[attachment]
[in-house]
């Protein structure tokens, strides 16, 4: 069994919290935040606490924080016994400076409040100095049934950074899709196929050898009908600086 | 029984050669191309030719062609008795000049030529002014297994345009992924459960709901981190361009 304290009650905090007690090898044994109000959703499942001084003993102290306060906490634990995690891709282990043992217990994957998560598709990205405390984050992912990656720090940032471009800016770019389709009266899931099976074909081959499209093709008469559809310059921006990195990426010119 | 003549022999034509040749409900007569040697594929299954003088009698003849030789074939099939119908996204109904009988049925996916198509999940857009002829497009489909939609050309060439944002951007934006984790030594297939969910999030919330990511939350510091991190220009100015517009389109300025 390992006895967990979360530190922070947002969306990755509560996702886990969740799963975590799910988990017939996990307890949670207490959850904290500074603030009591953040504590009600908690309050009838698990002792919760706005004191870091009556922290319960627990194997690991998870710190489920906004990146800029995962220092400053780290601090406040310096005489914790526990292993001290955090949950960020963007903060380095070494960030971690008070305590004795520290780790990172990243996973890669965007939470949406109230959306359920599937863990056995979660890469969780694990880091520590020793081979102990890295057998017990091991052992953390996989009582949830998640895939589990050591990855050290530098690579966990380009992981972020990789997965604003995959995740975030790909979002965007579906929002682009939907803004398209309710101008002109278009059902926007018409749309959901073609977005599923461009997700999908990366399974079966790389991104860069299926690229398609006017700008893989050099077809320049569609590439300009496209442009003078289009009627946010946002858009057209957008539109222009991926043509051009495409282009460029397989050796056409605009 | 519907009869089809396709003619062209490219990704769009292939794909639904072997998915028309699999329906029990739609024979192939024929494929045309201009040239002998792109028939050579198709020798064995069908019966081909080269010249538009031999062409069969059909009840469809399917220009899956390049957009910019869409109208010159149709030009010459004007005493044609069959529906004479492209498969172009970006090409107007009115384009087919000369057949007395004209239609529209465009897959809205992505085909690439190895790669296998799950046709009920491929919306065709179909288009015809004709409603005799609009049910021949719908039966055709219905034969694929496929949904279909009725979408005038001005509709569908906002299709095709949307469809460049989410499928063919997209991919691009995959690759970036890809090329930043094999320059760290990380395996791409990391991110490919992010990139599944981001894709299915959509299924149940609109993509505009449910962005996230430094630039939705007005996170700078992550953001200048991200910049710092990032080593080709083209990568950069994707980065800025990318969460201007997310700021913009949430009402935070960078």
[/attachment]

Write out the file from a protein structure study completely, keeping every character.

[in-house]
């Protein structure tokens, strides 16, 4: 069994919290935040606490924080016994400076409040100095049934950074899709196929050898009908600086 | 029984050669191309030719062609008795000049030529002014297994345009992924459960709901981190361009 304290009650905090007690090898044994109000959703499942001084003993102290306060906490634990995690891709282990043992217990994957998560598709990205405390984050992912990656720090940032471009800016770019389709009266899931099976074909081959499209093709008469559809310059921006990195990426010119 | 003549022999034509040749409900007569040697594929299954003088009698003849030789074939099939119908996204109904009988049925996916198509999940857009002829497009489909939609050309060439944002951007934006984790030594297939969910999030919330990511939350510091991190220009100015517009389109300025 390992006895967990979360530190922070947002969306990755509560996702886990969740799963975590799910988990017939996990307890949670207490959850904290500074603030009591953040504590009600908690309050009838698990002792919760706005004191870091009556922290319960627990194997690991998870710190489920906004990146800029995962220092400053780290601090406040310096005489914790526990292993001290955090949950960020963007903060380095070494960030971690008070305590004795520290780790990172990243996973890669965007939470949406109230959306359920599937863990056995979660890469969780694990880091520590020793081979102990890295057998017990091991052992953390996989009582949830998640895939589990050591990855050290530098690579966990380009992981972020990789997965604003995959995740975030790909979002965007579906929002682009939907803004398209309710101008002109278009059902926007018409749309959901073609977005599923461009997700999908990366399974079966790389991104860069299926690229398609006017700008893989050099077809320049569609590439300009496209442009003078289009009627946010946002858009057209957008539109222009991926043509051009495409282009460029397989050796056409605009 | 519907009869089809396709003619062209490219990704769009292939794909639904072997998915028309699999329906029990739609024979192939024929494929045309201009040239002998792109028939050579198709020798064995069908019966081909080269010249538009031999062409069969059909009840469809399917220009899956390049957009910019869409109208010159149709030009010459004007005493044609069959529906004479492209498969172009970006090409107007009115384009087919000369057949007395004209239609529209465009897959809205992505085909690439190895790669296998799950046709009920491929919306065709179909288009015809004709409603005799609009049910021949719908039966055709219905034969694929496929949904279909009725979408005038001005509709569908906002299709095709949307469809460049989410499928063919997209991919691009995959690759970036890809090329930043094999320059760290990380395996791409990391991110490919992010990139599944981001894709299915959509299924149940609109993509505009449910962005996230430094630039939705007005996170700078992550953001200048991200910049710092990032080593080709083209990568950069994707980065800025990318969460201007997310700021913009949430009402935070960078």